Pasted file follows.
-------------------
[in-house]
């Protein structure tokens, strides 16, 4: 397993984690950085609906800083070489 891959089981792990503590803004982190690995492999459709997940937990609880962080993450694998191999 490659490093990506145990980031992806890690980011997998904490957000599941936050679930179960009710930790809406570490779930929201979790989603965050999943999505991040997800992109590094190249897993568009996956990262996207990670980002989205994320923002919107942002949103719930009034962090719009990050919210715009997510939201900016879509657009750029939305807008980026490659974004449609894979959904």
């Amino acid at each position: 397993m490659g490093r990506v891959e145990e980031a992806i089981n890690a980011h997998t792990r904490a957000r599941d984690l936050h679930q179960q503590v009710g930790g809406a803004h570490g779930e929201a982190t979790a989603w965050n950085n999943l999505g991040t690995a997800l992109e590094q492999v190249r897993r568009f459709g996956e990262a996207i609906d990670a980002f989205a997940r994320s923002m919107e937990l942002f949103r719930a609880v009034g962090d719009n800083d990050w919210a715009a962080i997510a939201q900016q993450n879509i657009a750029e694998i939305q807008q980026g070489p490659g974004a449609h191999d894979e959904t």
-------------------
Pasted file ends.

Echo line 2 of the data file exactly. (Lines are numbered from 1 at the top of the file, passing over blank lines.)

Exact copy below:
């Protein structure tokens, strides 16, 4: 397993984690950085609906800083070489 891959089981792990503590803004982190690995492999459709997940937990609880962080993450694998191999 490659490093990506145990980031992806890690980011997998904490957000599941936050679930179960009710930790809406570490779930929201979790989603965050999943999505991040997800992109590094190249897993568009996956990262996207990670980002989205994320923002919107942002949103719930009034962090719009990050919210715009997510939201900016879509657009750029939305807008980026490659974004449609894979959904």